House Passes Senate Version of NASA Budget Bill

Article Updated: 24 Dec , 2015
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The US House of Representatives voted late Wednesday to accept the Senate’s version of NASA’s $19 billion fiscal 2011 budget proposal. The bill will now go to President Obama for his approval and signature, and if approved would provide $60 billion for NASA over the next three years, with money for development of commercial spacecraft, a heavy lift vehicle for NASA, technology development – including in-space tech such as fuel depots – and one additional shuttle flight in 2011. The Constellation program would be officially dead, although the Orion capsule would still be developed, and the next human destination in space will likely be an asteroid.

The House voted 304 to 118, with no amendments allowed, in favor to approve the budget in a final series of votes before Congress recesses for the November 2 mid-term elections. The bill would keep most of the major changes in NASA’s future that Obama proposed in February of this year, while giving better direction as to where, when and how.

You can see a list of how the representatives voted at this link.

$3.99 billion of the new budget would go towards exploration in fiscal 2011, $1.3 billion for a new deep space capsule and $1.9 billion for initial development of a new heavy lift rocket.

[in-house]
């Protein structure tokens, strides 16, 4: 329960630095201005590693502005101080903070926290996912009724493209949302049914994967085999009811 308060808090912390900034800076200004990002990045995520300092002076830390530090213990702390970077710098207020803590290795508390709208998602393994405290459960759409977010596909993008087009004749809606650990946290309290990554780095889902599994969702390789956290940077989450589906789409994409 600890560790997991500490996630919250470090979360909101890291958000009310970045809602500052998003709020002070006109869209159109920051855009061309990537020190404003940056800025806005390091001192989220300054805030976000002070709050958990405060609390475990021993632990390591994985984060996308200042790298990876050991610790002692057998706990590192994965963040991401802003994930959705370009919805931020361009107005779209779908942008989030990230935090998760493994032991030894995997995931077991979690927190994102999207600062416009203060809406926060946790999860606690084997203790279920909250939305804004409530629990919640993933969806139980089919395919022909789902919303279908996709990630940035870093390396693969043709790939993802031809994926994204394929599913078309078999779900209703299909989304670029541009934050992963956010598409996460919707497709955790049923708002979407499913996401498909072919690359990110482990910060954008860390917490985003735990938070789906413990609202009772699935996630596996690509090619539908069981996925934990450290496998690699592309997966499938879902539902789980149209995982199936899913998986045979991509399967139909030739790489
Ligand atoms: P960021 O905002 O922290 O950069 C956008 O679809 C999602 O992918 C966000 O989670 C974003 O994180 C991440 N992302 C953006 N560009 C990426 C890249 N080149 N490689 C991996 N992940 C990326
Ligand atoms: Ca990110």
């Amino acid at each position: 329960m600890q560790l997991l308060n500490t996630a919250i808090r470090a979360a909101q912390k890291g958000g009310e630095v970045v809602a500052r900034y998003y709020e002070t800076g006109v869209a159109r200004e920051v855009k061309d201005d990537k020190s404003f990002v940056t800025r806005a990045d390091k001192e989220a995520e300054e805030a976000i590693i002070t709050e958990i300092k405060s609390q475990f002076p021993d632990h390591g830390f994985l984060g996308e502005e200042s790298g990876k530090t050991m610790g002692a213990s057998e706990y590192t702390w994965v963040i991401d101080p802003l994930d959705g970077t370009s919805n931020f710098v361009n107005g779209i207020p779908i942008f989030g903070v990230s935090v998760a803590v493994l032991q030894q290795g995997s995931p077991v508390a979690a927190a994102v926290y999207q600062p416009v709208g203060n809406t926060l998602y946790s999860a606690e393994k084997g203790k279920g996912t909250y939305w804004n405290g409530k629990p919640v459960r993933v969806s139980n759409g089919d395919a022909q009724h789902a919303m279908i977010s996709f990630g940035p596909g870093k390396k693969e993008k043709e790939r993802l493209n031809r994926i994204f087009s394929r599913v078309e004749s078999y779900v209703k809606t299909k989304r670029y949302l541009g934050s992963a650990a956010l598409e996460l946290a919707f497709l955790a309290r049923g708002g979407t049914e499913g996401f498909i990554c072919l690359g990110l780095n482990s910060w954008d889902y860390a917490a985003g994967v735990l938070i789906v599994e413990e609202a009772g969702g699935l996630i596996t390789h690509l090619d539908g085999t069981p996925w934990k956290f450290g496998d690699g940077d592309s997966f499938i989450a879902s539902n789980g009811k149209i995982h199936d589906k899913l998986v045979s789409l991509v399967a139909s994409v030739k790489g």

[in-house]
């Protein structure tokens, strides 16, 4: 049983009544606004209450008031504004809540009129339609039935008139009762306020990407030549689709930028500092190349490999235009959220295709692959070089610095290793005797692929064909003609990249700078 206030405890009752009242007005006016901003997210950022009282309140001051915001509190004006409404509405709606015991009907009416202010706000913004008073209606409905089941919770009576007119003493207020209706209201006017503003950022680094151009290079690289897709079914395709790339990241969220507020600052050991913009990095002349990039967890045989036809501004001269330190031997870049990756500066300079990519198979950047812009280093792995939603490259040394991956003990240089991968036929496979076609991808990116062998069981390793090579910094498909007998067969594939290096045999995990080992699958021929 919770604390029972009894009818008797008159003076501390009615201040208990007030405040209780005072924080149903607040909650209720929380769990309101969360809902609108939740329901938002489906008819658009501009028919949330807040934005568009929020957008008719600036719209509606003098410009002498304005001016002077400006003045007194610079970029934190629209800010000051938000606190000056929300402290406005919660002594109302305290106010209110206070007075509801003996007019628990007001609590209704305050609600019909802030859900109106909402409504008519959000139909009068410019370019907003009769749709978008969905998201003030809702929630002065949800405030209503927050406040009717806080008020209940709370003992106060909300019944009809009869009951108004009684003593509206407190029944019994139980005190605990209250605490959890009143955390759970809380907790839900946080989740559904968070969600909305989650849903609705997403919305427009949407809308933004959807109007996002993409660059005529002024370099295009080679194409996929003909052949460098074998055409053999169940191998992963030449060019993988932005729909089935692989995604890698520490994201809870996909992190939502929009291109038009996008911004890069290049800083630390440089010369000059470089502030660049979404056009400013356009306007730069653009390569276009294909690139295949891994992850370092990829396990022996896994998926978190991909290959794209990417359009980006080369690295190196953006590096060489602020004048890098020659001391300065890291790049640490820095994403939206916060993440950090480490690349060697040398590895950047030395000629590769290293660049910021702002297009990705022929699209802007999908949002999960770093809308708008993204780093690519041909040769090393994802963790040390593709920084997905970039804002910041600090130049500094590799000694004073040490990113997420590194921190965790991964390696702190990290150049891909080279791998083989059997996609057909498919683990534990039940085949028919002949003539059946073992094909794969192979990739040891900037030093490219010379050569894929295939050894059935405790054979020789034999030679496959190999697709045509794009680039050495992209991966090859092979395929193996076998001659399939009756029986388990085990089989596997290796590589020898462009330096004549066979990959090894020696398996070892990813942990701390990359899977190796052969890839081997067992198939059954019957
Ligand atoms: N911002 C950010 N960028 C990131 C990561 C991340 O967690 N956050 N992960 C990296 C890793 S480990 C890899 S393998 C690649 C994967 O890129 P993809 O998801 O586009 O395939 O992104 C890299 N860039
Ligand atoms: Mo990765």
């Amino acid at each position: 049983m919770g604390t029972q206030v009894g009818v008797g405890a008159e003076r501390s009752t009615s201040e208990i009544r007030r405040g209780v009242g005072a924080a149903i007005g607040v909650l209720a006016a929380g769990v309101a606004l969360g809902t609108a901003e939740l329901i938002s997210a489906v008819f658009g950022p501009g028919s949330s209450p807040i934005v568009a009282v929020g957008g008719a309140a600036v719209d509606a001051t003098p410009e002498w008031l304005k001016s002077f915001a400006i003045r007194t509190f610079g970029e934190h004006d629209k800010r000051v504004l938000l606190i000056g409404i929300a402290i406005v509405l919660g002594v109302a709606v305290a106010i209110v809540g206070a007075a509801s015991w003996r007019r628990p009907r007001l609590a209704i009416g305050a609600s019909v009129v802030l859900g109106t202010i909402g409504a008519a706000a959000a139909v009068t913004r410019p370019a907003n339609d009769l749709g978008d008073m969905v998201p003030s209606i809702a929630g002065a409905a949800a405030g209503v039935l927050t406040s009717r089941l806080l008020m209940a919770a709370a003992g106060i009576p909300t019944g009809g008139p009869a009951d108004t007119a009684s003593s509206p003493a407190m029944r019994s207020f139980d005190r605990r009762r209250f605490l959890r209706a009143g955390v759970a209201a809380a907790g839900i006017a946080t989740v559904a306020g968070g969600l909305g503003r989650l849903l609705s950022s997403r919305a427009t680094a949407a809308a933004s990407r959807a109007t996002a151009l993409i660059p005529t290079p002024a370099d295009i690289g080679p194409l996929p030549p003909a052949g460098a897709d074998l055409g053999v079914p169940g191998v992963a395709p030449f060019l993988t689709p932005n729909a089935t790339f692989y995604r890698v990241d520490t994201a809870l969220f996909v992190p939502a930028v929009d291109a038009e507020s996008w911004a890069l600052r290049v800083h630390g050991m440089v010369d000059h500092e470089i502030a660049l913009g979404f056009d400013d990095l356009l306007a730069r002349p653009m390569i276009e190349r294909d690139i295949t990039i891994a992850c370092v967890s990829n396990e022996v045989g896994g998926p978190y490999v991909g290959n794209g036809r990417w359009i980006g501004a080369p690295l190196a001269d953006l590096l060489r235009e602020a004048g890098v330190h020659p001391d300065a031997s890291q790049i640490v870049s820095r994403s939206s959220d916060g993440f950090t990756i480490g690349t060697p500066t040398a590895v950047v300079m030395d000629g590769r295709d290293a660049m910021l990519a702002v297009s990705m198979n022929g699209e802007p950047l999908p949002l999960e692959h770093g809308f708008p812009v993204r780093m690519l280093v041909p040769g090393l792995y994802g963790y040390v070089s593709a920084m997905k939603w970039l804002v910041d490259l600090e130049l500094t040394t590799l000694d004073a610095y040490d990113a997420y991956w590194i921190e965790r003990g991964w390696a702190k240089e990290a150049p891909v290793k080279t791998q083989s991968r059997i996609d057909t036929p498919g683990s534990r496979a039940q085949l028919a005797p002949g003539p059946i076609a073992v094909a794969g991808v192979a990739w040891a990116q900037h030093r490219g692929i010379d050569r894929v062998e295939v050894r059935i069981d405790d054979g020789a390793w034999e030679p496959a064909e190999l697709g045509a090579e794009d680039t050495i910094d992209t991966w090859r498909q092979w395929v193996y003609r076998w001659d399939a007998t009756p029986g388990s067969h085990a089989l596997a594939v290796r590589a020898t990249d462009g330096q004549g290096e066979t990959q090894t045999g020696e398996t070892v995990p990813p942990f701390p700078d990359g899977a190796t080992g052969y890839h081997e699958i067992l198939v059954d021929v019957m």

Additionally,the bill would provide $144 million to support on-going development of unmanned spacecraft to deliver cargo to the International Space Station and $312 million for commercial crew spacecraft. Space operations would receive $5 billion, including $2.8 billion for the International Space Station.

NASA Administrator Charlie Bolden was understandably relieved and ecstatic about the passage.

“This important vote today in the House of Representatives on a comprehensive NASA authorization charts a vital new future for the course of human space exploration,” Bolden said in a statement. “The President has laid out an ambitious new plan for NASA that pioneers new frontiers of innovation and discovery. The plan invests more in NASA; extends the life of the International Space Station; launches a commercial space transportation industry; fosters the development of path-breaking technologies; and helps create thousands of new jobs. Passage of this bill represents an important step forward towards helping us achieve the key goals set by the President. “

“This is a great night for our nation’s space program,” Sen. Bill Nelson, a Florida Democrat, said in a statement. “This bill is a blueprint for how we will proceed for the next three years and will allow NASA to begin planning for an extra shuttle flight. Now we have to make sure the agency gets the funding necessary to get the job done.”